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The Freedom Suite

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The Freedom Suite album cover
The Freedom Suite - Movement 1
The Freedom Suite - Movement 2
The Freedom Suite - Movement 3
The Freedom Suite - Movement 4
Album Information

Total Tracks: 4   Total Length: 39:24

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Wondering Sound

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David S. Ware, The Freedom Suite
Label: AUM Fidelity

Sonny Rollins wrote and recorded "The Freedom Suite" in 1958 with drummer Max Roach and bassist Oscar Pettiford. The piece grew out of Rollins's realization that no matter how much acclaim he had received, he was still just a black man in America. The cry of passion that Rollins rips out of his tenor sax on "The Freedom Suite" is stunning — certainly not one to be tampered with. But Rollins… read more »

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Great Blow!


I agree with the previous reviewer; it is difficult to understand what some of these critics are on about. This session is much much better than Branford M's attempt because it stands on its own; it is not a cover. This adds to Sonny Rollins' masterpiece. Don't be put off by the reviewers' gobbledegook, get it!

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Freedom can be fun


I cannot begin to understand the All Music Guide review-as it appears to be written in Latin circular sentences. However, i get the basic idea that both that reviewer and I dig this record on multiple levels. It swings like Ware swings best, the playing is muscular and lyrical and my children do not cringe when it comes on when driving around with the Ipod on Jazz Genre shuffle. One of David's best. Well worth owning.

They Say All Music Guide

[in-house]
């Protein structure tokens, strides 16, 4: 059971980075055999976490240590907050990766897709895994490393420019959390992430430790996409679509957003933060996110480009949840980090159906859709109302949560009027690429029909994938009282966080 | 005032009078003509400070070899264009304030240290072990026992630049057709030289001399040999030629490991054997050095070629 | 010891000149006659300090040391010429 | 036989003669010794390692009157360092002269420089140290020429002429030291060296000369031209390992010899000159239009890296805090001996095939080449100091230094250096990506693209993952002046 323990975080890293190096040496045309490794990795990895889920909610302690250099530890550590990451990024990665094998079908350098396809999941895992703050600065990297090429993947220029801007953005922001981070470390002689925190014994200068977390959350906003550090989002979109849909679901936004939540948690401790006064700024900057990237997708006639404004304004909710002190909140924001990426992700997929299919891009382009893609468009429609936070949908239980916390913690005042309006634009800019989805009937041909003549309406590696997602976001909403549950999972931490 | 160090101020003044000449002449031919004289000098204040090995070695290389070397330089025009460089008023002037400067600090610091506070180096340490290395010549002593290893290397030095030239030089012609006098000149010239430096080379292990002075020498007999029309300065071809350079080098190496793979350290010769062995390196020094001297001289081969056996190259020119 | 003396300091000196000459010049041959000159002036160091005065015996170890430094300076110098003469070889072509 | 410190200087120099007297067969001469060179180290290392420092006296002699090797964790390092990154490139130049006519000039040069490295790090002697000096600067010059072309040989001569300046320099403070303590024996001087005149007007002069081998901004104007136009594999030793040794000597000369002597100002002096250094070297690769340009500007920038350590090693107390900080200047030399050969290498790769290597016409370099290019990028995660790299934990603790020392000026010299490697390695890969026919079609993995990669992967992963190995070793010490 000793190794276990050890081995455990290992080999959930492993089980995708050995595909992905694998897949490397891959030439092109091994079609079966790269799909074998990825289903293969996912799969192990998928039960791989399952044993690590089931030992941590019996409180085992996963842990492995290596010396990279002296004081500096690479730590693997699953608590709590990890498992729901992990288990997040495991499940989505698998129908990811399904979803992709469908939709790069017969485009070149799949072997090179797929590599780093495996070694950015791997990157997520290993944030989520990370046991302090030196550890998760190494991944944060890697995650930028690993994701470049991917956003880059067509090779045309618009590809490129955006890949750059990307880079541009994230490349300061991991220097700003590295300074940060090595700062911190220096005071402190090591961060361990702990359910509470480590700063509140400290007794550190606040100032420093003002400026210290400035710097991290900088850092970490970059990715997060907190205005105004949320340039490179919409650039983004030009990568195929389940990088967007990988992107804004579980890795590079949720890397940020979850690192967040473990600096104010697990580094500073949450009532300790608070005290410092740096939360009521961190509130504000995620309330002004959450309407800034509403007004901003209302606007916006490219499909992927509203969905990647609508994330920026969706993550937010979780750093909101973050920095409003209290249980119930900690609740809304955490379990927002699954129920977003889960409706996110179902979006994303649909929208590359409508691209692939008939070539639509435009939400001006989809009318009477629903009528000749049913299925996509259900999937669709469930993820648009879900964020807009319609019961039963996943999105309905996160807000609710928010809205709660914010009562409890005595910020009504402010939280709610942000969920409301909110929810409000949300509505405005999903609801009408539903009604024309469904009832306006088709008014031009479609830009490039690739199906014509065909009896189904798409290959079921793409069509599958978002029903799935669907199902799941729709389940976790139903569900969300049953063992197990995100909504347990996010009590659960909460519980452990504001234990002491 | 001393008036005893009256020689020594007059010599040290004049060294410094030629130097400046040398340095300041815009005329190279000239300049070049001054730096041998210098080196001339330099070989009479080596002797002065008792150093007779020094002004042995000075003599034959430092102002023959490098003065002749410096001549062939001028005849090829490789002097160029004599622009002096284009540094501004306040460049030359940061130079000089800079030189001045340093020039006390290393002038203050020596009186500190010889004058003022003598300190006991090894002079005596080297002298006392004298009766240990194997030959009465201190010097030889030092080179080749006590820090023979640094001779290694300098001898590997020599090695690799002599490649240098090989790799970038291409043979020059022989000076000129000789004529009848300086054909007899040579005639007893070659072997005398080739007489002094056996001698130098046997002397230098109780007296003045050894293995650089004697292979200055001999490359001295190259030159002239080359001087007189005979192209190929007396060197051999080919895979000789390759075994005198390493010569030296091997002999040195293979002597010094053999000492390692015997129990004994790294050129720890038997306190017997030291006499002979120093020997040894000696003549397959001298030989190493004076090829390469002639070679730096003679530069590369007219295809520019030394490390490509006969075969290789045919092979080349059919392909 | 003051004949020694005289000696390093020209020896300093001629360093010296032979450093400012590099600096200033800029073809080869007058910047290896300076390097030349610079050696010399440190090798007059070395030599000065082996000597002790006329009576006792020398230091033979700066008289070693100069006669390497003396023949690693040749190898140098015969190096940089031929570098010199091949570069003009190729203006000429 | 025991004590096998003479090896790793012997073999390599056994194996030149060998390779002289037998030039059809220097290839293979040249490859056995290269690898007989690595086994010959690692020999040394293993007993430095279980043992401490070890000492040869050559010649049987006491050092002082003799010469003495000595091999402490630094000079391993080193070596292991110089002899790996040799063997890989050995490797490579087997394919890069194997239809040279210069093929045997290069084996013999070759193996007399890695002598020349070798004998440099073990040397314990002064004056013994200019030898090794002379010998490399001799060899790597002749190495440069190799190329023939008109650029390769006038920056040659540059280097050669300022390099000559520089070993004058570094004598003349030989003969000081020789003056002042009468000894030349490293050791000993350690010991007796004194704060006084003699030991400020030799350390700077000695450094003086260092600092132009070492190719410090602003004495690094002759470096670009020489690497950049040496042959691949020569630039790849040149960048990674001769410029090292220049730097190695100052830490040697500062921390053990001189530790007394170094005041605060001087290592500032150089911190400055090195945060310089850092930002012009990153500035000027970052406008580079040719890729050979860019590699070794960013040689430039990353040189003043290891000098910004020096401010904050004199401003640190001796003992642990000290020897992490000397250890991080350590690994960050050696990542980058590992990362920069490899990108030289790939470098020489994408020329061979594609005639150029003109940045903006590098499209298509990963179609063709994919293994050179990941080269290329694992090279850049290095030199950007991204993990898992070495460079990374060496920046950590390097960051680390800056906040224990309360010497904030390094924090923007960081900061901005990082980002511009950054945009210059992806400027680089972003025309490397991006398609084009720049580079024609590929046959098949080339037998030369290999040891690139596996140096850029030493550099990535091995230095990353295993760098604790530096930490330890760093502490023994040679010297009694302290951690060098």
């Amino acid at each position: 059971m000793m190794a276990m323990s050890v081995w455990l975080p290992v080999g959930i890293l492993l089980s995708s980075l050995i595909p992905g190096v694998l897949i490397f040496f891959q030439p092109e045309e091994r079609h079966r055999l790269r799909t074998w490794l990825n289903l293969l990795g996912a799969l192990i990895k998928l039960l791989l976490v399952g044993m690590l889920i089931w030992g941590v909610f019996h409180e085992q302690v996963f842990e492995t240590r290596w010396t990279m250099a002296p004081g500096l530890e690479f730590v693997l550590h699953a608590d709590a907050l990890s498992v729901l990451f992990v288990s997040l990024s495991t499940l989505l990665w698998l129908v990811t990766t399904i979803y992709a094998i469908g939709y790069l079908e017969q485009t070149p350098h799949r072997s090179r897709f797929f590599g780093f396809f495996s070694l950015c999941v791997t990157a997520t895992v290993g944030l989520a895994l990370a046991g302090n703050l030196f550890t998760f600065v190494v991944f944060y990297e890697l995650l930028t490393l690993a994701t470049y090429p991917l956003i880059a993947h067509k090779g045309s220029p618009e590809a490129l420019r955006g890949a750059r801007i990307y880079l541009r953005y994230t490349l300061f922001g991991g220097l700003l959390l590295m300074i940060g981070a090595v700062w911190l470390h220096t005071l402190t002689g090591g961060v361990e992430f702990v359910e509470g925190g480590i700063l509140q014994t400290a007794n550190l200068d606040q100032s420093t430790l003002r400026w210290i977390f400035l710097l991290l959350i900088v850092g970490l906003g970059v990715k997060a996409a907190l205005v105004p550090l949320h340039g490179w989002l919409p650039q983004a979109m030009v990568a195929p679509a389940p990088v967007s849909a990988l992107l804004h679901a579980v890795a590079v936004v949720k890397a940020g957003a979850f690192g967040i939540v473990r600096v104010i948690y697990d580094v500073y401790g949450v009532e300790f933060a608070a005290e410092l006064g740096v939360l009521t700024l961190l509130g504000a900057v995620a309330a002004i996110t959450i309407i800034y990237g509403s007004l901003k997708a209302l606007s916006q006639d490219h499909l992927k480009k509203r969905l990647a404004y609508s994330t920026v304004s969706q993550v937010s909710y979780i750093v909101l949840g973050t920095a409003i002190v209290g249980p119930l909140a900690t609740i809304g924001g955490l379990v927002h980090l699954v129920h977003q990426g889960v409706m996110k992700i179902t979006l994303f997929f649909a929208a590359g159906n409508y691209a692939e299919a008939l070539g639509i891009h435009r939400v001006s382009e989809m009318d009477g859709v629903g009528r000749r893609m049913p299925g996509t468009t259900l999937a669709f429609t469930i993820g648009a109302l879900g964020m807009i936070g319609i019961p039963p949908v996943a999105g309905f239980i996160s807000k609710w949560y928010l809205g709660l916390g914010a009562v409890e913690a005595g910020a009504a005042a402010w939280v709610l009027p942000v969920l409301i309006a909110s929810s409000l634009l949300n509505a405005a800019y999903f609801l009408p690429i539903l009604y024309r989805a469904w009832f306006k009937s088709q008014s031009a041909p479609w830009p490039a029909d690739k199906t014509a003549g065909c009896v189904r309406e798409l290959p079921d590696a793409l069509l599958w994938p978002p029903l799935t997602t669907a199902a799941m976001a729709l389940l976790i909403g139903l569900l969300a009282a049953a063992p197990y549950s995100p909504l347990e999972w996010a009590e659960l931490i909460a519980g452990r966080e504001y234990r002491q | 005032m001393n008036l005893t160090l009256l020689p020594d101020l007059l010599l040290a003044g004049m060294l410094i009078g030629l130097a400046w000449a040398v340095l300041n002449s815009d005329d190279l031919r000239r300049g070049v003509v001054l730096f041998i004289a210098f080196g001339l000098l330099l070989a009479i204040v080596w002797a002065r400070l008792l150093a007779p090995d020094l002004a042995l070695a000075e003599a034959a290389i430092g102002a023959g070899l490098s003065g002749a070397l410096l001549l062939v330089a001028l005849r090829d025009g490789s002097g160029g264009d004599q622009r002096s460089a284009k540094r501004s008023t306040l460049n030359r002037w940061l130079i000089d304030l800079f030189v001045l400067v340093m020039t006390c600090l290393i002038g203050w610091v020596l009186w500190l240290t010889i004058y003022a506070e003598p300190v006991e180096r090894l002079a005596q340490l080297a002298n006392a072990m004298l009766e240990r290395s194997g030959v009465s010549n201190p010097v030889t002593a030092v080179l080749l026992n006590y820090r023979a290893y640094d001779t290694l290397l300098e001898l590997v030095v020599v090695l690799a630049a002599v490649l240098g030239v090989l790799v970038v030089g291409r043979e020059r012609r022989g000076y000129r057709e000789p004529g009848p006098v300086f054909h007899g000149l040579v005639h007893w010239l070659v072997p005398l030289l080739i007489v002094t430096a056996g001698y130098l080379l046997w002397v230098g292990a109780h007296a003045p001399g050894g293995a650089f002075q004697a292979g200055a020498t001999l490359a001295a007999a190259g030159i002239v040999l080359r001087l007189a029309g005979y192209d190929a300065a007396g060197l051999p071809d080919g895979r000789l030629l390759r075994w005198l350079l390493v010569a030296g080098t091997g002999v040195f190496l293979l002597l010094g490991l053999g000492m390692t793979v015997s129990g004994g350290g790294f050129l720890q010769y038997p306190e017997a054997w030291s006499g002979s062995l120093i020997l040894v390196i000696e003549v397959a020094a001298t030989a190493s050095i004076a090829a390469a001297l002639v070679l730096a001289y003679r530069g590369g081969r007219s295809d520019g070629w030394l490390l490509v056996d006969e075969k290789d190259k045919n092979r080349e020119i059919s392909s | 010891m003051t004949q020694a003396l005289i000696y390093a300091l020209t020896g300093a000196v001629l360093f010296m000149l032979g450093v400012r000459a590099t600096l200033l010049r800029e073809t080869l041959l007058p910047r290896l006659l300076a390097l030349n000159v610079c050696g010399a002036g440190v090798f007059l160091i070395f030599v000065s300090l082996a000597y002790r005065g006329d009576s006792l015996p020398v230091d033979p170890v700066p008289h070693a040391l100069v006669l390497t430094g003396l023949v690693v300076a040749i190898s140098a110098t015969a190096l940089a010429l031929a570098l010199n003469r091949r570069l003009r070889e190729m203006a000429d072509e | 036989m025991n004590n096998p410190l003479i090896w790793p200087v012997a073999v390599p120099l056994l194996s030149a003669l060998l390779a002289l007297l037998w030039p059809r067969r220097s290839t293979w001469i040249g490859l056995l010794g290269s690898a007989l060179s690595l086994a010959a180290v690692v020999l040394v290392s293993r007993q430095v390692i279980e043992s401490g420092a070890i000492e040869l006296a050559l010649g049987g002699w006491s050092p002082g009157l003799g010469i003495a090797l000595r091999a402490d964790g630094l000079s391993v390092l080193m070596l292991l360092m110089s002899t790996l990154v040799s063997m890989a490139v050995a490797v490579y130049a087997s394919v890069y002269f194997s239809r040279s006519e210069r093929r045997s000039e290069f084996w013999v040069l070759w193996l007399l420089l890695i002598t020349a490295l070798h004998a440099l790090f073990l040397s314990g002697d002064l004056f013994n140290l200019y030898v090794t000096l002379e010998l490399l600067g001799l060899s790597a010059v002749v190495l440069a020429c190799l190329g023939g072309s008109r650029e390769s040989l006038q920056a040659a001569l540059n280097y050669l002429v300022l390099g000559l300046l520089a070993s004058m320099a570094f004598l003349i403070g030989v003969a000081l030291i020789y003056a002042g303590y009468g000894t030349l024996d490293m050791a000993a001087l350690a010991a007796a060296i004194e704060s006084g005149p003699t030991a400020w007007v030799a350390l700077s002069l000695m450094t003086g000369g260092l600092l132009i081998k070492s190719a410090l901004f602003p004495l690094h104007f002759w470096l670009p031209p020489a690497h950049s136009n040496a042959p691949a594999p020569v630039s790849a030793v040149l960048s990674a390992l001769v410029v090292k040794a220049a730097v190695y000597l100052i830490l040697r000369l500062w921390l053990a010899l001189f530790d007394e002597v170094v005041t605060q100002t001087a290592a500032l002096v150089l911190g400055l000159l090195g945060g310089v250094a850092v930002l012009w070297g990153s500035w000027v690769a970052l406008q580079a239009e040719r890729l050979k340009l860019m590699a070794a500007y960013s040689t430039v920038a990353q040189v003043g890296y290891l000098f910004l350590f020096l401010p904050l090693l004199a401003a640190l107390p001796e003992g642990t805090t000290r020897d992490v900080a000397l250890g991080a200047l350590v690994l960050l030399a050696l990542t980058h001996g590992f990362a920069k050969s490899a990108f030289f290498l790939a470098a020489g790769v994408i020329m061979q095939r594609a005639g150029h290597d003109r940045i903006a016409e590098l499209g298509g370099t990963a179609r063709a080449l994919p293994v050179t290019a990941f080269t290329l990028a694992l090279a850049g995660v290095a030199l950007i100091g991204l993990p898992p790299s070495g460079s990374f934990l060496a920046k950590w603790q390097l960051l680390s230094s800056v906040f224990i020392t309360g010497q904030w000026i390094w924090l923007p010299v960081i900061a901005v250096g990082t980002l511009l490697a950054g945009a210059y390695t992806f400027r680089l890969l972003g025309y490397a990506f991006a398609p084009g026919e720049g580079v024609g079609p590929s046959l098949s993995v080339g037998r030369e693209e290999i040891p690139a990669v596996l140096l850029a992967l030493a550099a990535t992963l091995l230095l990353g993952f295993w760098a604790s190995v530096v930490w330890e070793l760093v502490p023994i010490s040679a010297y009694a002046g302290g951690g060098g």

After a decade and a half of dwelling in the shadows of the vanguard jazz pantheon, saxophonist David S. Ware reaches his zenith with this rendering of Sonny Rollins’ 1958 magnum opus Freedom Suite. Originally composed for performance by a trio, Ware’s addition of Matthew Shipp’s piano to the proceedings allows him to completely reconceptualize the entire work. Where Rollins’ original bordered on atonality with restrained tension held by the rhythm section, Ware allows the dissonance free reign, or nearly so. This does not mean he doesn’t follow Rollins’ dictations for flow or progression, quite the opposite; it’s more that Ware allows the dynamic and rhythmic invention a freer passage. Shipp is the bridge, so to speak, for both harmonic and rhythmic ideas. As Ware states the theme with the trio, Shipp enters at a crucial melodic juncture to open the free exchange between front line and the other players. Guillermo E. Brown’s sense of time here is fluid, yet his attention to nuances opened by Shipp is taut, full of tight rim shots and crisp accents. William Parker’s propulsive bassman’s nature is particularly suited to this work. As the theme is restated over and again, it is Parker who gives it wings from the inside of the intervallic corridor. He moves once, a shade off the beat, then a fragment away from the harmonic base, leaving the diatonic chords to rest with Shipp; he then moves toward a spatial place on the far reaches of the variation, which is where Ware seeks and finds him. Shipp, for his part, creates large foundation constructs from which all the players draw. He functions here not so much as a soloist, but as the most integral utility player in that he is everywhere. When the music creates fissures of dynamic or melodic tension, his job is either to resolve them or to make the gaps wider in order to let more informational and emotional elements in. Ware benefits from this profoundly in the sense that his own innate lyrical nature is allowed to careen from one side of the composition’s multi-faceted harmonic approach to the other, allowing for a variant invention in all segments of the work. This is a passionate piece that’s passionately played; its layers of meaning are particularly evocative at the turn of the 21st century, where the very meaning of freedom is hotly debated in all cultures. This is the most masterful of interpretations. – Thom Jurek

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